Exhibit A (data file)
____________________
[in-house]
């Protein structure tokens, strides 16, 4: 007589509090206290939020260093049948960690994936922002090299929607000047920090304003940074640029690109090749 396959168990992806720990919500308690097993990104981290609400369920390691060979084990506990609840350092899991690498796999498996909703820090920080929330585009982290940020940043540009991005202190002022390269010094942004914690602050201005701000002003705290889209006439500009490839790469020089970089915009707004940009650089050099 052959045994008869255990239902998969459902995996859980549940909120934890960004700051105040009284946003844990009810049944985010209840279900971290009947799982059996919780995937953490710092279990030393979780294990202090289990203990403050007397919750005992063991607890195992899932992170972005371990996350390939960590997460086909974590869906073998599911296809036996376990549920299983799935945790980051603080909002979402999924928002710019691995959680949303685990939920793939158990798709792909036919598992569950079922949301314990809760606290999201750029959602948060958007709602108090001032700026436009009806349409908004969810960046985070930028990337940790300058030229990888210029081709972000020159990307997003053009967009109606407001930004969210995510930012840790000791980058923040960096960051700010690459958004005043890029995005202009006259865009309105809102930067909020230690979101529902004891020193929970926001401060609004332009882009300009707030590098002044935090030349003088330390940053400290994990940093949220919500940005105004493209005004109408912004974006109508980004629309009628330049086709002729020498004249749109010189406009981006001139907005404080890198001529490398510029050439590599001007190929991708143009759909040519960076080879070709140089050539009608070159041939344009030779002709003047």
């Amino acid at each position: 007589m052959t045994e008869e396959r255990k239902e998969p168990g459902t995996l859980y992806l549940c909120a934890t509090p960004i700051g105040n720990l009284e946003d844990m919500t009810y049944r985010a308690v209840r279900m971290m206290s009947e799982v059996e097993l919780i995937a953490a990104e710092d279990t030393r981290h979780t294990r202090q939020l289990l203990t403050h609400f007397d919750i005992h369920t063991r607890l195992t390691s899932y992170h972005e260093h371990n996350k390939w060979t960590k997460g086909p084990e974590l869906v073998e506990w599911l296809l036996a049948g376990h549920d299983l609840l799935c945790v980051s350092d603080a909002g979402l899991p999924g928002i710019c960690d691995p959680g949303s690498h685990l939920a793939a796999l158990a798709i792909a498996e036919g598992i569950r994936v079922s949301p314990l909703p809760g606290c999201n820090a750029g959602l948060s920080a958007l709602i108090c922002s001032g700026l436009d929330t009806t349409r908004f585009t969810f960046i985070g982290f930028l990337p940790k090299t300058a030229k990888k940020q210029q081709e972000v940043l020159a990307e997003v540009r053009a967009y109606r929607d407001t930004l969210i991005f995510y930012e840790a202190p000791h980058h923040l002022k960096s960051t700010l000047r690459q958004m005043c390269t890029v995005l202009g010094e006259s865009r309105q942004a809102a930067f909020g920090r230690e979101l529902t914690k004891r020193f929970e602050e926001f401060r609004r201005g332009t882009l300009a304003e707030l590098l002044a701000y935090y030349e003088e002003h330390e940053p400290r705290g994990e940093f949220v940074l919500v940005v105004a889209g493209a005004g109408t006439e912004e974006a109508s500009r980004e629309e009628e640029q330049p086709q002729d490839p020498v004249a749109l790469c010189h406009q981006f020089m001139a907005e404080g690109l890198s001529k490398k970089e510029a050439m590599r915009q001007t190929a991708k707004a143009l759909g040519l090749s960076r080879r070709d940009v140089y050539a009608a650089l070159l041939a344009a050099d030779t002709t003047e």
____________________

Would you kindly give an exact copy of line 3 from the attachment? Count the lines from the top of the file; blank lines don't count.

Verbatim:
């Amino acid at each position: 007589m052959t045994e008869e396959r255990k239902e998969p168990g459902t995996l859980y992806l549940c909120a934890t509090p960004i700051g105040n720990l009284e946003d844990m919500t009810y049944r985010a308690v209840r279900m971290m206290s009947e799982v059996e097993l919780i995937a953490a990104e710092d279990t030393r981290h979780t294990r202090q939020l289990l203990t403050h609400f007397d919750i005992h369920t063991r607890l195992t390691s899932y992170h972005e260093h371990n996350k390939w060979t960590k997460g086909p084990e974590l869906v073998e506990w599911l296809l036996a049948g376990h549920d299983l609840l799935c945790v980051s350092d603080a909002g979402l899991p999924g928002i710019c960690d691995p959680g949303s690498h685990l939920a793939a796999l158990a798709i792909a498996e036919g598992i569950r994936v079922s949301p314990l909703p809760g606290c999201n820090a750029g959602l948060s920080a958007l709602i108090c922002s001032g700026l436009d929330t009806t349409r908004f585009t969810f960046i985070g982290f930028l990337p940790k090299t300058a030229k990888k940020q210029q081709e972000v940043l020159a990307e997003v540009r053009a967009y109606r929607d407001t930004l969210i991005f995510y930012e840790a202190p000791h980058h923040l002022k960096s960051t700010l000047r690459q958004m005043c390269t890029v995005l202009g010094e006259s865009r309105q942004a809102a930067f909020g920090r230690e979101l529902t914690k004891r020193f929970e602050e926001f401060r609004r201005g332009t882009l300009a304003e707030l590098l002044a701000y935090y030349e003088e002003h330390e940053p400290r705290g994990e940093f949220v940074l919500v940005v105004a889209g493209a005004g109408t006439e912004e974006a109508s500009r980004e629309e009628e640029q330049p086709q002729d490839p020498v004249a749109l790469c010189h406009q981006f020089m001139a907005e404080g690109l890198s001529k490398k970089e510029a050439m590599r915009q001007t190929a991708k707004a143009l759909g040519l090749s960076r080879r070709d940009v140089y050539a009608a650089l070159l041939a344009a050099d030779t002709t003047e």